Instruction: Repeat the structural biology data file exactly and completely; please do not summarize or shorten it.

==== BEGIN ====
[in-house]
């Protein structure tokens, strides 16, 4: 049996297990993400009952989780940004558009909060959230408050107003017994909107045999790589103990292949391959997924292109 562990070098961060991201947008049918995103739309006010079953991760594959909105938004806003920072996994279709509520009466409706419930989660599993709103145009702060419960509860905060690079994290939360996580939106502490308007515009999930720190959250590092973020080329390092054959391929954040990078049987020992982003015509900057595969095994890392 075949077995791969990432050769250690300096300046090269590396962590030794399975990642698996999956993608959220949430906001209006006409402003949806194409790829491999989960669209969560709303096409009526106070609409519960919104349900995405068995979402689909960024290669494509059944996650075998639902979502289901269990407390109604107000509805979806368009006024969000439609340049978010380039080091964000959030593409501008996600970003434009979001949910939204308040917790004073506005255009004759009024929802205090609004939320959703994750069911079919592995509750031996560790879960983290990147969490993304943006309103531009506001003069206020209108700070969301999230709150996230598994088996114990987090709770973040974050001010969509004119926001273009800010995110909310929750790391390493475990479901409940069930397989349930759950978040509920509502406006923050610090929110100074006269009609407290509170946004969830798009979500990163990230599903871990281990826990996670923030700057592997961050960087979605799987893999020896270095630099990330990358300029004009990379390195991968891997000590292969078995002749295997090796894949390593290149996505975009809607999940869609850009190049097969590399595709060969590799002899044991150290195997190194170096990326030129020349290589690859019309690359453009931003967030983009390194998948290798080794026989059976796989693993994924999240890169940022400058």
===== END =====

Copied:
[in-house]
């Protein structure tokens, strides 16, 4: 049996297990993400009952989780940004558009909060959230408050107003017994909107045999790589103990292949391959997924292109 562990070098961060991201947008049918995103739309006010079953991760594959909105938004806003920072996994279709509520009466409706419930989660599993709103145009702060419960509860905060690079994290939360996580939106502490308007515009999930720190959250590092973020080329390092054959391929954040990078049987020992982003015509900057595969095994890392 075949077995791969990432050769250690300096300046090269590396962590030794399975990642698996999956993608959220949430906001209006006409402003949806194409790829491999989960669209969560709303096409009526106070609409519960919104349900995405068995979402689909960024290669494509059944996650075998639902979502289901269990407390109604107000509805979806368009006024969000439609340049978010380039080091964000959030593409501008996600970003434009979001949910939204308040917790004073506005255009004759009024929802205090609004939320959703994750069911079919592995509750031996560790879960983290990147969490993304943006309103531009506001003069206020209108700070969301999230709150996230598994088996114990987090709770973040974050001010969509004119926001273009800010995110909310929750790391390493475990479901409940069930397989349930759950978040509920509502406006923050610090929110100074006269009609407290509170946004969830798009979500990163990230599903871990281990826990996670923030700057592997961050960087979605799987893999020896270095630099990330990358300029004009990379390195991968891997000590292969078995002749295997090796894949390593290149996505975009809607999940869609850009190049097969590399595709060969590799002899044991150290195997190194170096990326030129020349290589690859019309690359453009931003967030983009390194998948290798080794026989059976796989693993994924999240890169940022400058």